5. Pour into pan and bake for 40 minutes.

During prep, I found that it was actually a bit more difficult to grate the eggplant than I originally thought it would be. I peeled off the purple skin of the eggplant before I started grating even though I wasn't sure if that's what the original recipe expected. I was worried that leaving it in would be tougher to chew in the bread, so might as well discard it beforehand. Then I tried grating it from the bottom. No go. Once I shifted my eggplant onto it's side, it was much easier to grate. I did not remove the seeds.

After it came out of the oven and cooled a bit, my husband and I cut pieces off to try. Our first thought was that it was somewhat bland. I even considered this when I was making up the batter because there are no spices included like cinnamon or nutmeg. My husband thought it could use a crumb topping.

Regardless, it actually is quite good overall. I like it even better after it's fully cooled and has set for a day. It's very moist while still being firm, and does remind me of a zucchini or banana bread type recipe. If I have the opportunity to make it again, I will definitely use some more spices and add a crumb topping to make the husband happy. I'd like to try it with honey instead of sugar, and add dates, too.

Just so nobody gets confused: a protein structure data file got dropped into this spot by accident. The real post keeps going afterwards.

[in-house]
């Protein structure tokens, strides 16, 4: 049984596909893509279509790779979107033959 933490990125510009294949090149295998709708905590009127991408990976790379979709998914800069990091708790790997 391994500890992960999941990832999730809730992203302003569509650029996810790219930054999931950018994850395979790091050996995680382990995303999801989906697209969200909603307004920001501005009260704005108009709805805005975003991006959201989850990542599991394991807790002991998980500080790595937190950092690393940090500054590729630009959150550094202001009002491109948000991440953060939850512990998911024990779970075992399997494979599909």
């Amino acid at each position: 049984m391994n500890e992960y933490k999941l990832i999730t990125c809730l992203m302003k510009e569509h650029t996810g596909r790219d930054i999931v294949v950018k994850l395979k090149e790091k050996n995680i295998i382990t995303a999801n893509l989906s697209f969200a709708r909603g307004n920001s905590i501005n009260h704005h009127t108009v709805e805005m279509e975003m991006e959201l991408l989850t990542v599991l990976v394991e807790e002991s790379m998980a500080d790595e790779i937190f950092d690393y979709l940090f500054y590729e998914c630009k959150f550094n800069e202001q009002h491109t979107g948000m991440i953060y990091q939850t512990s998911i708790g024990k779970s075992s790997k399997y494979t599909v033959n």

Saturday, August 23, 2014

How to Make a Carnation Flower

I took the original vintage carnation pattern, modified the materials using the following:

Red Heart Super Saver Yarn, 0724 Baby Pink
Miscellaneous green yarn I had on hand
F-5 aluminum crochet hook
Paper stem wire
Yarn needle

I also changed the way the ring was made to start it off because using worsted weight yarn, ch 3 to form a ring made it too small for me to work with and get 10 s c into the ring. Instead, ch 5 or 6, then follow the rest of the directions. 


With Green ch 3, join to form a ring, ch 1 and work 10 s c into ring, join.
2nd Round—Ch 1, 2 s c in each s c, join, ch 1 and work 6 rounds even.
Attach color, * ch 7, skip 1 s c, s c in next s c repeat from * around row. (10 loops.)
Next Round—Sl st into loop, ch 5, 20 d tr c in each of the 10 loops, join.
Next Round—* ch 2, s c into next st, repeat from * all around. Break thread.
Fasten a knot into wire and pull through calyx, fill calyx with cotton and sew to­gether under flower.


For the stem, I followed the instructions for the stem wire to attach it to the flower itself. Then I finished it off by making a long chain in the green scrap yarn I had and winding it around the stem wire.

Pictures of the process follows:

Finished carnation up close:

And the full finished carnation in a bud vase for show:

The carnation is actually very real looking. In fact, after I finished it up, I had to take off and go to work. So I cleaned up and left it sitting in the vase on the kitchen counter.

When I got home from work, my husband told me that he had come in the house, saw it on the counter and wondered who had gotten me such a beautiful flower. Then he noticed that the vase didn't have water in it, so he walked over to pick it up and fill it with water and didn't realize that it was created out of yarn until he touched it!

This pattern is very easy to make, doesn't take many materials or much time at all to complete.